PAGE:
The assignment for this post was to go somewhere in public and write down the details of what you observe, without using adverbs. But I’ve been overextended all week, and there will be an emotional outburst if I need to go back in public tonight. Also, I have to give a speech in less than 8 hours that I have only rehearsed aloud twice, and I’m exhausted. And I just wrote this post and had it disappear when I clicked “Publish.” So I’m cheating and calling it a public service.
I fall just on the introverted side of right down the middle on the introversion/extroversion spectrum, which is progress. I began much more introverted. But it’s clear that I have not crossed over to extroversion, because weeks like this one, where I’ve missed an unstructured night to myself for nearly a full week, have me at the end of my proverbial rope.
When I was younger, I didn’t understand my limits, finding myself shaking for reasons I couldn’t explain. I remember a morning in college. I was preparing to go to an early morning class and my roommate was making plans to meet me for lunch. She asked something like seven questions in a row before I burst into tears and begged her to stop talking to me. When I was little, my bewildered tears would be followed by sobs that drew humiliating attention to me for nearly an hour after the tears had dried. My empathy for a backward-brushed cat, overstimulated to the point of mania, is deep and real.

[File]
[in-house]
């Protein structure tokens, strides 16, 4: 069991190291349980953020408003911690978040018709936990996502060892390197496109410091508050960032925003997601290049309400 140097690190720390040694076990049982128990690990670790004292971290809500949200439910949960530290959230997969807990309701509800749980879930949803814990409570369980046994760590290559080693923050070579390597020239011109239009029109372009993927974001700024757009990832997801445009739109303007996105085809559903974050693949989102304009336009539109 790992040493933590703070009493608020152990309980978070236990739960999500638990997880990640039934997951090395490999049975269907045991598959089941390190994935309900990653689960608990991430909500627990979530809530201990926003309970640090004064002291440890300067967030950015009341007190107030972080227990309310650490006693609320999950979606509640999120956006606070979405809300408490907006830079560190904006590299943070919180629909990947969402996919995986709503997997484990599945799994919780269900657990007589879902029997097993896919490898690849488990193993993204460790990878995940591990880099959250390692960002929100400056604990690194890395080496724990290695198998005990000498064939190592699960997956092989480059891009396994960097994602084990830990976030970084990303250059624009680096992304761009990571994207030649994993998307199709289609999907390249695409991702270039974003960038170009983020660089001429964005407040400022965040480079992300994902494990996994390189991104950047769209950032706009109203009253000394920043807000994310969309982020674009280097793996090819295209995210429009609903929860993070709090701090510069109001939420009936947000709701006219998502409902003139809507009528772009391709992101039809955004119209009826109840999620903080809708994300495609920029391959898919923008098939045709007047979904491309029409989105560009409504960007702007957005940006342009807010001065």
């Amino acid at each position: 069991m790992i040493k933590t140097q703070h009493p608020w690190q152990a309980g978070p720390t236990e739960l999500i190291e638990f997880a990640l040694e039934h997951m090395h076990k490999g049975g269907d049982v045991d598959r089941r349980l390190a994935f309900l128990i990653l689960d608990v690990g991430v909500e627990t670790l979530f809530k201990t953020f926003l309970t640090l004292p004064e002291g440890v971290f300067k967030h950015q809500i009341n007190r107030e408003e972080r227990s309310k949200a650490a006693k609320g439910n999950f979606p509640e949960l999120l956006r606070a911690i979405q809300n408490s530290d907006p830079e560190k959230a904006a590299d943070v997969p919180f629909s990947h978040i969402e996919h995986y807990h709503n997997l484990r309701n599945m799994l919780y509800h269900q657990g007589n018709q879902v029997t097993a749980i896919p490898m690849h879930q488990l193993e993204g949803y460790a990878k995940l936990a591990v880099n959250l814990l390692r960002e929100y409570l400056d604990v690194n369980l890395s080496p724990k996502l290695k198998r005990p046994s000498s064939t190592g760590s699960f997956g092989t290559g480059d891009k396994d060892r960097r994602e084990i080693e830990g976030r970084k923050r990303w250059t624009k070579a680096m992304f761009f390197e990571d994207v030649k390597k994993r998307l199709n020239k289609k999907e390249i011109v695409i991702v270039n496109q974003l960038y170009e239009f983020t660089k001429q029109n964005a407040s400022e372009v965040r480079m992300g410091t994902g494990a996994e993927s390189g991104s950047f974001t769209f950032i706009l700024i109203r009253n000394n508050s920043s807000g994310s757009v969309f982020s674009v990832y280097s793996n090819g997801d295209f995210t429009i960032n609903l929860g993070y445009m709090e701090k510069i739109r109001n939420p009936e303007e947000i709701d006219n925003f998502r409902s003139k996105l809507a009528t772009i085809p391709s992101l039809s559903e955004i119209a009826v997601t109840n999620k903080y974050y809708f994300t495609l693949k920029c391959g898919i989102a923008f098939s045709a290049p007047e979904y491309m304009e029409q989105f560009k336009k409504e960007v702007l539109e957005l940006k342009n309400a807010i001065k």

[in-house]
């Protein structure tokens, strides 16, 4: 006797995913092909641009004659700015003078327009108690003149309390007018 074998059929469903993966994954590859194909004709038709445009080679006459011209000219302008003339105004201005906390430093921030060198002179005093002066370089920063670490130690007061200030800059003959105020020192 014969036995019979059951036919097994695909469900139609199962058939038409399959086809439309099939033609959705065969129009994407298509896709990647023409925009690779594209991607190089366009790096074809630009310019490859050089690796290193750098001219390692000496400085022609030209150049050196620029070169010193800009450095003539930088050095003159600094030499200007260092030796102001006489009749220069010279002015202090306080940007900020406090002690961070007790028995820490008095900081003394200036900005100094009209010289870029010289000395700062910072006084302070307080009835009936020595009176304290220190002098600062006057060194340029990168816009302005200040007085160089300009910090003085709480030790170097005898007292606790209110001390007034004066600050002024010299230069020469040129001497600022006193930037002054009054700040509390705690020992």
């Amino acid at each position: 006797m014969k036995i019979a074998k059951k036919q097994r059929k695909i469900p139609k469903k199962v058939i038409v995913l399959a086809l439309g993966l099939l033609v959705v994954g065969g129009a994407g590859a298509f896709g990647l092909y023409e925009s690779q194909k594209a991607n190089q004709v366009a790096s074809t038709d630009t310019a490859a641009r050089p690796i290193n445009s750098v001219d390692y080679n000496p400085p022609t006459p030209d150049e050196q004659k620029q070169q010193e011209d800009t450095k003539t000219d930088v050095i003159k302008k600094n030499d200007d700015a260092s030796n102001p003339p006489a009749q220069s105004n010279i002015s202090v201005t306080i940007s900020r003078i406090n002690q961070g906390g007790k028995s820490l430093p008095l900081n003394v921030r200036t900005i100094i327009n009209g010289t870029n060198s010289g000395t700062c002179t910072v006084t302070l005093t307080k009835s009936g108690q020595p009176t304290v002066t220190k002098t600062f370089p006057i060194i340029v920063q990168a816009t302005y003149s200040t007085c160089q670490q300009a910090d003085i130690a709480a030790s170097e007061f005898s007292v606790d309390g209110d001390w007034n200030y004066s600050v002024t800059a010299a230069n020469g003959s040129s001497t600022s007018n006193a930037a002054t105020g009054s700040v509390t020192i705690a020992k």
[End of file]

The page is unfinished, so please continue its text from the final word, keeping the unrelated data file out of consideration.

As I grew older, I got better at sensing when I crossed into the introvert’s red zone. Though I loved my family’s boisterous gatherings, the many conversations at once, the clashing of dynamics would bring me to the brink in record time. My dad and I would share a meaningful look and grab our jackets, burning off my nerves a lap at a time around my brother’s neighborhood while I begged him to do all the talking. Ever the peacemaker in the family, he calmed me.
Since his death about ten years ago, I’ve become the peacemaker in the family. So you know there’s trouble when I start snapping and snarling, which I’ve been doing for about 36 hours now. I pride myself on being kind, but my sarcasm and short temper has me diving for cover, eating lunches at my desk.
There’s relief in sight, after an extra-long day tomorrow. And now, to practice that speech.